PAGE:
|Lake Glenville |
|Location||Jackson County, North Carolina, United States|
|Basin countries||United States|
|Surface area||1,470 acres (5.9 km2)|
|Max. depth||more than 130 ft (40 m)|
|Shore length1||26 mi (42 km)|
|Surface elevation||3,494 ft (1,065 m)|
|1 Shore length is not a well-defined measure.|
Lake Glenville is a reservoir located 8 miles from Cashiers, North Carolina to the dam and public beach. The headwaters, at Hurricane Creek, are less than 2 miles. It was formed by the damming of the west fork of the Tuckasegee River in 1941. Between 1951 and 2002, it was officially known as "Thorpe Reservoir" after J. E. S. Thorpe, Nantahala Power's first president. It is still listed as such on many maps. The lake bottom plunges as steeply as the mountains that meet the shore. The depth a short distance from the water’s edge may register 80 feet (24 m) or more. The lake also has 26 miles (42 km) of shoreline and is the highest elevated lake east of the Mississippi River, encompassing 1450 total acres. It is only a short twenty-minute drive from Western Carolina University, and the town of Sylva.
During World War II, ALCOA (Aluminum Company of America) needed more electricity to make aluminum for the war effort. In June 1940, Nantahala Power and Light, then owned by ALCOA, began constructing a dam to generate hydroelectric power on the west fork of the Tuckasegee River at Onion Falls. They completed it in late 1941, filling a new lake called Thorpe Reservoir or (present-day) Lake Glenville behind the dam. It encompassed the entire valley north of Cashiers. The town of Hamburg was evacuated and flooded, covering schools, homes, businesses, and farmlands.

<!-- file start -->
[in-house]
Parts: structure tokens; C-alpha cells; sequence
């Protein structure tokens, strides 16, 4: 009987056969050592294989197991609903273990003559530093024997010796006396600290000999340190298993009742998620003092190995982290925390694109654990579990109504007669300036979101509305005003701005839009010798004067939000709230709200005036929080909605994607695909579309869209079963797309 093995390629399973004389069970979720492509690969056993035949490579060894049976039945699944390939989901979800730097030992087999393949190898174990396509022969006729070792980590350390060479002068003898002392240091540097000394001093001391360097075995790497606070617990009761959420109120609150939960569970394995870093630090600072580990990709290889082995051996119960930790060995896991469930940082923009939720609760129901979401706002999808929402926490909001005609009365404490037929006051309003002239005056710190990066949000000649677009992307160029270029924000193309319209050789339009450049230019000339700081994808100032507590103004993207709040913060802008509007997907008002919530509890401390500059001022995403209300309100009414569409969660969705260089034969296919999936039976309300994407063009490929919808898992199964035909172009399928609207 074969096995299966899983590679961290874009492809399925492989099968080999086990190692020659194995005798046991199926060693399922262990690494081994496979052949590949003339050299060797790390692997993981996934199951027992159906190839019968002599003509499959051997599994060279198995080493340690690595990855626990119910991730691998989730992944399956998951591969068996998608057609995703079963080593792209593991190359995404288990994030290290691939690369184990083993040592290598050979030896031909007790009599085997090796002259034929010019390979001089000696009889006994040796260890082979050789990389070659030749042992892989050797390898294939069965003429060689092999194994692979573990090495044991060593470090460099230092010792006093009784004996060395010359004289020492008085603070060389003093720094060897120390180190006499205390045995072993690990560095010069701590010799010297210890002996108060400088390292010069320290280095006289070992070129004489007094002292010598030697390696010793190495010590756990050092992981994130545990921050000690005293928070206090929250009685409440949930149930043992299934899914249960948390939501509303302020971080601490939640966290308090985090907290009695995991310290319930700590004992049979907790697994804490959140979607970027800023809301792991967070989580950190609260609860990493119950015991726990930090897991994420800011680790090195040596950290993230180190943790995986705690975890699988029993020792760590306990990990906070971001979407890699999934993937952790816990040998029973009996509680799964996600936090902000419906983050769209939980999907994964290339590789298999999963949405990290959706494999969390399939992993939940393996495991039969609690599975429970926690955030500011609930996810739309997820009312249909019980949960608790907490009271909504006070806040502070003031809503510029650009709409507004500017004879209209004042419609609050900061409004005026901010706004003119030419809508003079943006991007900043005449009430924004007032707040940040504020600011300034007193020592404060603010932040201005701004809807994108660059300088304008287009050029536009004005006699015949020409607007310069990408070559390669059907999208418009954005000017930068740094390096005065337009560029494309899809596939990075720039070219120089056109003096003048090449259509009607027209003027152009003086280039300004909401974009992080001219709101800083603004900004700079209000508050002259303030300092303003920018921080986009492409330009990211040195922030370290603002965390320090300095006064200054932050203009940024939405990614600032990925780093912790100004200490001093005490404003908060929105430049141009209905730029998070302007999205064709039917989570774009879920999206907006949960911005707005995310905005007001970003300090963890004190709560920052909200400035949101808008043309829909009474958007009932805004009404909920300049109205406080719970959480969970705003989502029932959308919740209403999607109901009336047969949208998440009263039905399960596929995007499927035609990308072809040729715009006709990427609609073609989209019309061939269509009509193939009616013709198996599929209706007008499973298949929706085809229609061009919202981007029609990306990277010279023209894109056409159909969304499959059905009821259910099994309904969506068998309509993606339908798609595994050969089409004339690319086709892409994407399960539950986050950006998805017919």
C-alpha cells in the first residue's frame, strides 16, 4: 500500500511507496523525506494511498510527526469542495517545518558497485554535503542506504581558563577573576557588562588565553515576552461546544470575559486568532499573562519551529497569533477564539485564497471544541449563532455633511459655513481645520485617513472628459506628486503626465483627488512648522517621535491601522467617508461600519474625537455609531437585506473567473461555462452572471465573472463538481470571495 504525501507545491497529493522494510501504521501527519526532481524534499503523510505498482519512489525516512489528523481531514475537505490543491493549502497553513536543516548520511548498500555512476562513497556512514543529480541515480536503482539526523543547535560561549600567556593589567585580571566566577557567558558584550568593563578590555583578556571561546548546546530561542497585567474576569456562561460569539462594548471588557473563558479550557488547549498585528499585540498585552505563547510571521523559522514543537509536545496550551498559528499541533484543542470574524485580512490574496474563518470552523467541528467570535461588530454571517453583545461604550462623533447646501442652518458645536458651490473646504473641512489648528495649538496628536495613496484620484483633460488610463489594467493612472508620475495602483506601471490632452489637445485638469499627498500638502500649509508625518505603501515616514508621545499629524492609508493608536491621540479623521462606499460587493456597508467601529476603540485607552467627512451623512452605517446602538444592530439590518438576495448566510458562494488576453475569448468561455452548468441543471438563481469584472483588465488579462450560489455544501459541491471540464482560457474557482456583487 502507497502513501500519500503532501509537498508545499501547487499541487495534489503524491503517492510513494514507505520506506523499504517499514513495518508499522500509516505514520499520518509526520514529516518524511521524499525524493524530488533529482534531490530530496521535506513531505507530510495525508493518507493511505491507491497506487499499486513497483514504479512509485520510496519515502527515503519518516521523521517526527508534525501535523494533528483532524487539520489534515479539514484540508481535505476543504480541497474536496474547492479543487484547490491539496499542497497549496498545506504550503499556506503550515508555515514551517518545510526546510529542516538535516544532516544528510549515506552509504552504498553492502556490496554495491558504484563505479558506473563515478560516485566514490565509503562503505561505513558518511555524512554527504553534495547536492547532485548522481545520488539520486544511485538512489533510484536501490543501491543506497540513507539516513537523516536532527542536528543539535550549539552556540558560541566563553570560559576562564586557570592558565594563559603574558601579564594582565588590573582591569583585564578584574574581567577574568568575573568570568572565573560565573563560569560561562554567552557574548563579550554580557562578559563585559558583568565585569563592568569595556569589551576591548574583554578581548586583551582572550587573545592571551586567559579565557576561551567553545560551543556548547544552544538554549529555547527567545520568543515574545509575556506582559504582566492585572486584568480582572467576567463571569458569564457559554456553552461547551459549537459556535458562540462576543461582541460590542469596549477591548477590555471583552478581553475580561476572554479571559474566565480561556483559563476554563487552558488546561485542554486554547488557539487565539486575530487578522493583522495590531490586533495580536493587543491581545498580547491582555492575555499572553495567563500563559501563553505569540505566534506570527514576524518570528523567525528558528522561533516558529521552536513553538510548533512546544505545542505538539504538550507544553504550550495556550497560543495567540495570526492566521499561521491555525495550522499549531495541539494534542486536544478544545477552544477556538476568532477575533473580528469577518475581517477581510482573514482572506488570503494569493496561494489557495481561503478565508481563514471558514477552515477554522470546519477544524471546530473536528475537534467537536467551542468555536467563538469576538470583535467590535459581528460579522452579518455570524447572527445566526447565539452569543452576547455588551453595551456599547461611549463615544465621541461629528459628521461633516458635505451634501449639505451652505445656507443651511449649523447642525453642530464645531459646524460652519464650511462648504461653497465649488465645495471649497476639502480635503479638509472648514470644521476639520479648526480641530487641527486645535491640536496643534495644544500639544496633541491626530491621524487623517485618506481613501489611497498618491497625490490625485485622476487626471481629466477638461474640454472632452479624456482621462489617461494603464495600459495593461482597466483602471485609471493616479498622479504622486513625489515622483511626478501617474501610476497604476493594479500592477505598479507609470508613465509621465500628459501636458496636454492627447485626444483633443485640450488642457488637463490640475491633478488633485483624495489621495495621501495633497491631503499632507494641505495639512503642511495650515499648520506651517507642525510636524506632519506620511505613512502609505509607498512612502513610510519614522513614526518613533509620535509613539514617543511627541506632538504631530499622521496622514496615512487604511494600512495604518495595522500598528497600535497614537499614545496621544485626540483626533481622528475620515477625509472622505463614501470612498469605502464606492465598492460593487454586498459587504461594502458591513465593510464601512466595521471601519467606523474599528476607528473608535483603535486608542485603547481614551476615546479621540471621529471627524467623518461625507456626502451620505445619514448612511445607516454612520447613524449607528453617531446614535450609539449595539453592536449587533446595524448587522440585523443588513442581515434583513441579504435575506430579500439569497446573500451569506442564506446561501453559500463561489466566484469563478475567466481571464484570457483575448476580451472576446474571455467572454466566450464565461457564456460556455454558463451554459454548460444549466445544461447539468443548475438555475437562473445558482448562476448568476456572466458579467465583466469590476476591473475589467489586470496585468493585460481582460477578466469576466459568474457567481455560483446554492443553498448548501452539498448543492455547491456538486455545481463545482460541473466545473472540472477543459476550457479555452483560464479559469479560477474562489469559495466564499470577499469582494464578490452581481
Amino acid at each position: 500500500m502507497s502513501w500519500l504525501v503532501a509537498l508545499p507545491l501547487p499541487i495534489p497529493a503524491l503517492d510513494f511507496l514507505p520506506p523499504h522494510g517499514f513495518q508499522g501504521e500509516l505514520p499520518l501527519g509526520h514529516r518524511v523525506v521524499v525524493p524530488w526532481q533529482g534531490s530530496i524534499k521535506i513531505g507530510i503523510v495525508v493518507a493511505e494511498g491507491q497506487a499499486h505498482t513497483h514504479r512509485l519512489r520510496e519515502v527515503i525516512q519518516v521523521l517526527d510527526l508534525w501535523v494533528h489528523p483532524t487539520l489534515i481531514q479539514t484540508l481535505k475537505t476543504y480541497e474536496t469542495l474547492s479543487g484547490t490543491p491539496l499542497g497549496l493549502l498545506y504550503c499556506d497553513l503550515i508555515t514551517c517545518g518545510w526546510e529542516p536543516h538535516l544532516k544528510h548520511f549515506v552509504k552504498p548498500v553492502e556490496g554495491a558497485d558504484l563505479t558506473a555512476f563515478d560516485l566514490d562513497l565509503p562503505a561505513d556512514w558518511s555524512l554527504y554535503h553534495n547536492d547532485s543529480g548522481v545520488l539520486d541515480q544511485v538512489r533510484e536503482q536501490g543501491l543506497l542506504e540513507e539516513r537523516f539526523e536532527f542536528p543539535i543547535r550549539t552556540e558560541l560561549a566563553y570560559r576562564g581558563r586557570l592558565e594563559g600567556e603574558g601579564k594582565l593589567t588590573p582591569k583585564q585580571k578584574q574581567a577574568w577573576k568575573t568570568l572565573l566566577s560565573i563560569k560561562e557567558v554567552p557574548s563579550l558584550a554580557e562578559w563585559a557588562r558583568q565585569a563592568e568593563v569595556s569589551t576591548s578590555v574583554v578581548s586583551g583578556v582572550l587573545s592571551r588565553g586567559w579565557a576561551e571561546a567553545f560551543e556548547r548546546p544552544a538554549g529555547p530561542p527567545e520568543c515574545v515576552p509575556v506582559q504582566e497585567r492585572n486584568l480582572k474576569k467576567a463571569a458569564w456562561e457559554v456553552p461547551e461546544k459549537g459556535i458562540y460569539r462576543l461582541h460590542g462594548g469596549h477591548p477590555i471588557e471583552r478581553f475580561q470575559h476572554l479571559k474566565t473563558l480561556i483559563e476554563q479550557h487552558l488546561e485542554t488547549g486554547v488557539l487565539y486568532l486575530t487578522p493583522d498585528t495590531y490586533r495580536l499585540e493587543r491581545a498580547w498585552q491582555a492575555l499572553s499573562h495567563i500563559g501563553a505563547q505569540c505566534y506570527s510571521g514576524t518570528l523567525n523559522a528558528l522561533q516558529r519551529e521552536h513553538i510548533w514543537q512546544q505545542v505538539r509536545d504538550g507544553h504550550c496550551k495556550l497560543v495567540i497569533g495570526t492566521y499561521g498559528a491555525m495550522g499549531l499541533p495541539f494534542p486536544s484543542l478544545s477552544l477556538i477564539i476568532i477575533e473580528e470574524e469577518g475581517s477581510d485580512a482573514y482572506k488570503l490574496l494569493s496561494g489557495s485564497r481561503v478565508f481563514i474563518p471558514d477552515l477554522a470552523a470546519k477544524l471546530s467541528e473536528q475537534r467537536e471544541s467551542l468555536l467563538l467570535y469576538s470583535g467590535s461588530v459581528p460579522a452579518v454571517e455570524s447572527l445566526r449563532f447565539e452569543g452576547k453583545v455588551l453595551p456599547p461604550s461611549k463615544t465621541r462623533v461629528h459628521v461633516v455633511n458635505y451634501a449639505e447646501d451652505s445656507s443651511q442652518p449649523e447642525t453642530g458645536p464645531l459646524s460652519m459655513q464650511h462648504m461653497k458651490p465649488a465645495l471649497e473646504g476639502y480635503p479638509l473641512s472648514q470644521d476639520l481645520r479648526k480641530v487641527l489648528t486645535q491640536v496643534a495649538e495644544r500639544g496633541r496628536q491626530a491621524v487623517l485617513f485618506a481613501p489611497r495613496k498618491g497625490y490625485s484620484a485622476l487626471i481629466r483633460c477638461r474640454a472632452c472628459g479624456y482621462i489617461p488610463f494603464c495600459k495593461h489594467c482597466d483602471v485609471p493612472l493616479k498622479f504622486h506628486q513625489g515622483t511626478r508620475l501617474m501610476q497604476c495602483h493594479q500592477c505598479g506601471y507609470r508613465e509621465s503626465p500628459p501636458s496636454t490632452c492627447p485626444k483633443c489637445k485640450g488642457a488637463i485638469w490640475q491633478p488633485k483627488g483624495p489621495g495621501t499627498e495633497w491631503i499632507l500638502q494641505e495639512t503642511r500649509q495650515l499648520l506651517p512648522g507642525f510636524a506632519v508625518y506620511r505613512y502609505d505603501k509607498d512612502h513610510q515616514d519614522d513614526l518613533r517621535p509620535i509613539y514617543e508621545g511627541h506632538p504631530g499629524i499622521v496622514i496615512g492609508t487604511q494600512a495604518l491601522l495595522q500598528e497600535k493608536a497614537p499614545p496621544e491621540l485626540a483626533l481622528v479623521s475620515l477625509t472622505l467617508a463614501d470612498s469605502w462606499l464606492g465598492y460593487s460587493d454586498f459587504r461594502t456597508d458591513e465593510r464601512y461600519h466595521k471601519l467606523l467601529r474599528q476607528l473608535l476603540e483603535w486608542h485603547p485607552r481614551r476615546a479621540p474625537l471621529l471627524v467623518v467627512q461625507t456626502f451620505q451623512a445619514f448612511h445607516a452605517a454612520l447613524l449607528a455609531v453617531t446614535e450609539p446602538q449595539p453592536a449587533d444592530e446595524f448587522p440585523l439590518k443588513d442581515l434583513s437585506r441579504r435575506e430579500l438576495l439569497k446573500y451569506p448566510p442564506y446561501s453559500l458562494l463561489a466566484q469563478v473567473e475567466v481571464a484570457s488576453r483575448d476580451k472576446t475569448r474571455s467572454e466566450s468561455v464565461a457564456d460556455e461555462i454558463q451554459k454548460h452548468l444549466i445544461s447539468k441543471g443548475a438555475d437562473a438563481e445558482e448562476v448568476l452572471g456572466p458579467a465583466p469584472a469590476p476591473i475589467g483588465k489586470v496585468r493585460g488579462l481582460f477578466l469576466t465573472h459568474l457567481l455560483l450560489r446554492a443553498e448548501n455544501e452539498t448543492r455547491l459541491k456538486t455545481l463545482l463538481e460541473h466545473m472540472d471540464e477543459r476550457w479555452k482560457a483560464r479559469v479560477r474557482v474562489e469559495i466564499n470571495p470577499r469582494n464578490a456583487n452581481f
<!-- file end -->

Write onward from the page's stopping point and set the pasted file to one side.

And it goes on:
- Gmaps Pedometer
- U.S. Geological Survey Geographic Names Information System: Lake Glenville
- Richards, Constance (2006). Insiders' Guide to North Carolina's Mountains, 8th: Including Asheville, Biltmore Estate, and the Blue Ridge Parkway. Guilford: Globe Pequot. ISBN 0-7627-4045-0.
- Trillium - Lake Glenville
- Hairr, John (2007). North Carolina Rivers: Facts, Legends and Lore. The History Press. pp. 98–99.
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